|Purposes: purposes are imagined situations for the justification of actions which are intended to create these situations. See also goals, action, justification, means, cause, effect._____________Annotation: The above characterizations of concepts are neither definitions nor exhausting presentations of problems related to them. Instead, they are intended to give a short introduction to the contributions below. – Lexicon of Arguments. |
|Höffe I 305
Purposes/Kant/Höffe: In its semantic meaning, the categorical imperative(1) is nothing else than the concept of morality, related to sensual beings of reason.
Mankind's Purpose: The much-cited formula of mankind's demands of purpose - for rational nature exists as an "end in itself": "Act in such a way that you need mankind [in the sense of the rational nature of humans] both in your person and in the person of every other person at any time simultaneously as an end, never merely as means"(2). To treat someone as a means to an end, the so-called instrumentalization, is thus not forbidden, but only its exclusivity is rejected. Instrumentalization is permitted as far as it recognizes the end character of every human being.
Realm of purposes: (...) "all maxims [should] by their own legislation come together to a possible realm of ends, as a realm of nature"(3).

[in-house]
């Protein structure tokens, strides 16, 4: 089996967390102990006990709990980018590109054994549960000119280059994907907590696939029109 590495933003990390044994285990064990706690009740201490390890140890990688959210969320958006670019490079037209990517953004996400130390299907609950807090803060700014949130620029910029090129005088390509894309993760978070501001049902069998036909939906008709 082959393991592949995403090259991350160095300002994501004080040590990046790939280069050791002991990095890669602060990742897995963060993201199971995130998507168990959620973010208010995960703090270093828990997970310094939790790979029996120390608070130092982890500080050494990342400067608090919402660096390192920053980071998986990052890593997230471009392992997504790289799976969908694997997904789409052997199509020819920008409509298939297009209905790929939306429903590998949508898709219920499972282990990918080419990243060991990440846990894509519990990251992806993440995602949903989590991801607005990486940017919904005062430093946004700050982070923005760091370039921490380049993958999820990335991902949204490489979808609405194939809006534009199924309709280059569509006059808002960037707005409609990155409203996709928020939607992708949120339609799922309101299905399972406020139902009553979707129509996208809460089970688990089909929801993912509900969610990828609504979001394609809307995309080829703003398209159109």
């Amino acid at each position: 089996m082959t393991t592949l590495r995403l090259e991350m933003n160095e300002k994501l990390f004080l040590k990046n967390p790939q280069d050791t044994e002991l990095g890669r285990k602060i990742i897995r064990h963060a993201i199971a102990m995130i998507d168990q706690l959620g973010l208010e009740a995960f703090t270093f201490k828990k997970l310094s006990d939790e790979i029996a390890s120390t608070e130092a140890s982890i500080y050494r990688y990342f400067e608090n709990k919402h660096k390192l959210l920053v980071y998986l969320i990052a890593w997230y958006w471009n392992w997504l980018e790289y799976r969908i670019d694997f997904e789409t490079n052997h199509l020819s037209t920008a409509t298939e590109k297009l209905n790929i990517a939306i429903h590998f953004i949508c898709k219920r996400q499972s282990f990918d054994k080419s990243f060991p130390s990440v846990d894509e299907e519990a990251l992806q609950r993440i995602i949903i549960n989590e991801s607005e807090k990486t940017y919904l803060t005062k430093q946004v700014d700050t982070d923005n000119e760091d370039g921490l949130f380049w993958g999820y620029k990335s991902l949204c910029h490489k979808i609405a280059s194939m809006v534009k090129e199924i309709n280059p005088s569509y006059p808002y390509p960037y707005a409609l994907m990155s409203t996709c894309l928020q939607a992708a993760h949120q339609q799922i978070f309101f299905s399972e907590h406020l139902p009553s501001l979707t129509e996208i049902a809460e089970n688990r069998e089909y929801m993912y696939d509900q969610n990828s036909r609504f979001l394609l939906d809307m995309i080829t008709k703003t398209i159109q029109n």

1. Kant, Grundlegung zur Metaphysik der Sitten, 1785
_____________Explanation of symbols: Roman numerals indicate the source, arabic numerals indicate the page number. The corresponding books are indicated on the right hand side. ((s)…): Comment by the sender of the contribution. The note [Author1]Vs[Author2] or [Author]Vs[term] is an addition from the Dictionary of Arguments. If a German edition is specified, the page numbers refer to this edition.
I Günter Schulte Kant Einführung (Campus) Frankfurt 1994
Externe Quellen. ZEIT-Artikel 11/02 (Ludger Heidbrink über Rawls)
Volker Gerhard "Die Frucht der Freiheit" Plädoyer für die Stammzellforschung ZEIT 27.11.03
Geschichte des politischen Denkens München 2016